Strangely enough, insurance adjusters are trained to deny claims where a motorcyclist avoids an imminent impact with a negligent driver by laying down the bike.
Ironically, the truly best riders know that laying a bike down to avoid or minimize the consequences of a collision is an act of control and perfect instinct. Nevertheless, every major insurance company seemingly trains their adjuster to deny claims where the cyclist laid down his or her bike by claiming that the incident was not the negligent driver's fault because "the cyclist lost control of the bike."
At my firm, we have made a sub-specialty of taking these cases and pursuing these poor claims handling decisions in court. We are fond of asking the claim adjuster who made the denial if they have experience riding a motorcycle. Not surprisingly, when they inform us that they do not have experience, we ask them about any training they have done either locally or nationally consistent with what a cyclist has to do to get a license to ride a motorcycle. Again, not surprising, they usually have no such experience.
In fact, almost universally, the basis of the claims denial is not rationally based on motorcycle training or experience, but instead is simply based on what their supervisors tell them to do. When we question the supervisor, we again discover little personal experience or motorcycle training. Instead, it simply turns out that their supervisors passed down this instruction. And so on and so forth.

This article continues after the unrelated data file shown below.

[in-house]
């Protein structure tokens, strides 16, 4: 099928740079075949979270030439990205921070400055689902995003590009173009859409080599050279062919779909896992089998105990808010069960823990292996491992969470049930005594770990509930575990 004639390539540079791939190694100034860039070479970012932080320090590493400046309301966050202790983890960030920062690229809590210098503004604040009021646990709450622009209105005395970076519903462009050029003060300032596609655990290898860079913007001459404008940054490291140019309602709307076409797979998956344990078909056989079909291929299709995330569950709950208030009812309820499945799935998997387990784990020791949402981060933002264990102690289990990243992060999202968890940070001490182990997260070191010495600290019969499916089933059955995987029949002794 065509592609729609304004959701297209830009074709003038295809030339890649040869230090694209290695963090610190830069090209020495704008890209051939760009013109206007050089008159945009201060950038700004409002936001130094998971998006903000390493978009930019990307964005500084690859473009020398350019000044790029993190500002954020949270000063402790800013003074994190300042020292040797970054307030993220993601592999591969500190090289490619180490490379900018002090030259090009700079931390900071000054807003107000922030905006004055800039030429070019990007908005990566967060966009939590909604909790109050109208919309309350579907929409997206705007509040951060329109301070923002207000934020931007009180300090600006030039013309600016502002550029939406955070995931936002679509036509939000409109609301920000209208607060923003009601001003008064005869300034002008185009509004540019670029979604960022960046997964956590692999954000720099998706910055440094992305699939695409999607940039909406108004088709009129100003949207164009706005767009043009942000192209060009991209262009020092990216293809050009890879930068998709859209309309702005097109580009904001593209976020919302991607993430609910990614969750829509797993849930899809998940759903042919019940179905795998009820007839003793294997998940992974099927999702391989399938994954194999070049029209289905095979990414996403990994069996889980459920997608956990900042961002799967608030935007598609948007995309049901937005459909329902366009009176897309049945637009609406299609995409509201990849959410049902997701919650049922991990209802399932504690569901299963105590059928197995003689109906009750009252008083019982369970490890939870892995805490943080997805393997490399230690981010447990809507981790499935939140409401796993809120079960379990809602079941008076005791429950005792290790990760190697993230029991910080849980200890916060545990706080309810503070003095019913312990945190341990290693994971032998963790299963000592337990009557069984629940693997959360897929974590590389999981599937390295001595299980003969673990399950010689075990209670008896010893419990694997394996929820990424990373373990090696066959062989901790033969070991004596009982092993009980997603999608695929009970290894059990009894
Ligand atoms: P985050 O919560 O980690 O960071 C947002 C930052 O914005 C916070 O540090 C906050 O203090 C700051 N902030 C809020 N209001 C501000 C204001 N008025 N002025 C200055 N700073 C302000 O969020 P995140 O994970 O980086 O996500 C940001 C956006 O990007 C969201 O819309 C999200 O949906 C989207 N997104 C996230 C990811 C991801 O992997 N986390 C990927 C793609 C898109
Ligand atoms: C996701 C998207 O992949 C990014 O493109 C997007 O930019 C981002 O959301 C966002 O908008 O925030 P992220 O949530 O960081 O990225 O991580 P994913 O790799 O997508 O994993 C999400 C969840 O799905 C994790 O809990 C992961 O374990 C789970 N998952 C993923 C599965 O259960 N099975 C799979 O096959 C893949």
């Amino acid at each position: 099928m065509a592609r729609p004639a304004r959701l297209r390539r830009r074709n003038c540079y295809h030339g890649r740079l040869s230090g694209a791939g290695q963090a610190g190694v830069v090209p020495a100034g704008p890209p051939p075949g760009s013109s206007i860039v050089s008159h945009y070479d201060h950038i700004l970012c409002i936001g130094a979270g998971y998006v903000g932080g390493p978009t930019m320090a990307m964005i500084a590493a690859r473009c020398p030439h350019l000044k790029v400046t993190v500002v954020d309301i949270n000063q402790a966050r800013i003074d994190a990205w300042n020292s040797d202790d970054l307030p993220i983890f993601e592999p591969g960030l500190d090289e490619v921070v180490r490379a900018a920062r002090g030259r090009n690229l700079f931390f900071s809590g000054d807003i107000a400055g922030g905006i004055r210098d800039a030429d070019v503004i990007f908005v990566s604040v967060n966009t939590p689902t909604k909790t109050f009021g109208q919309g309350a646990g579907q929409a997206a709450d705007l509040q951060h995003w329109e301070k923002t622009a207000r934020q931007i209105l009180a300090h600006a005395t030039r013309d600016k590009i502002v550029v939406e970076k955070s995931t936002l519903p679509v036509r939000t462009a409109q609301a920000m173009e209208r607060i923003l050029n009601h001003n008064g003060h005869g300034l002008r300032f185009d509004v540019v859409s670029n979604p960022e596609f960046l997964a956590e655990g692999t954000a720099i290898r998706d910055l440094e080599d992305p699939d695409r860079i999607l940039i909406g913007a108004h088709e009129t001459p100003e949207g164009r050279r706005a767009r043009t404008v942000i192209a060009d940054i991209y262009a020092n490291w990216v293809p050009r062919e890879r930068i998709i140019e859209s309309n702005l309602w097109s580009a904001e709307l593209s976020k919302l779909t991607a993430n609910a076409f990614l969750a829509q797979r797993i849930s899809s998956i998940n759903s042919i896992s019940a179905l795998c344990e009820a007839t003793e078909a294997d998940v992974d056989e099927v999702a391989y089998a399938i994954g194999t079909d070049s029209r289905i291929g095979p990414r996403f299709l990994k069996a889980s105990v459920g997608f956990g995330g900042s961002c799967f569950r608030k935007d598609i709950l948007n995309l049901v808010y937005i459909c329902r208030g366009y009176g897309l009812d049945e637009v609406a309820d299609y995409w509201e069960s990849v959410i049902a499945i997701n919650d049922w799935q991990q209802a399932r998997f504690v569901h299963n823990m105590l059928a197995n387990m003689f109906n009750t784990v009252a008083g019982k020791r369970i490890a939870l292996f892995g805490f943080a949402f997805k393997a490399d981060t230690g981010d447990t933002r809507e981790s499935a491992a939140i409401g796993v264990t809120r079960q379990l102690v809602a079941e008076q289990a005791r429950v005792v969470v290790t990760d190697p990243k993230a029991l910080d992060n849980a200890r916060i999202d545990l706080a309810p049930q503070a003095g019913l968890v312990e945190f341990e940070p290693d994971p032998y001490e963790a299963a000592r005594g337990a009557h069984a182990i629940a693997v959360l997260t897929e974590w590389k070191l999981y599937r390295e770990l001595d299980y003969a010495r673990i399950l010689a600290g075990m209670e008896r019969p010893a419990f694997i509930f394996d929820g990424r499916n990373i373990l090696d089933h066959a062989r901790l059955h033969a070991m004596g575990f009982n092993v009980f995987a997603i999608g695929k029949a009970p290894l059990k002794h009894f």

When possible, we turn these improper denial cases into bad faith or unreasonable denial claims against insurance companies. Insurance companies continue to profit from denying these claims because too few people stand up for their rights.
We at Anderson Hemmat are here for motorcyclists who are unwilling to accept a denial of their legitimate personal injury claims under these circumstances. If you are a motorcyclist who has been injured due to the negligence of another driver, please call and speak with one of our attorneys today.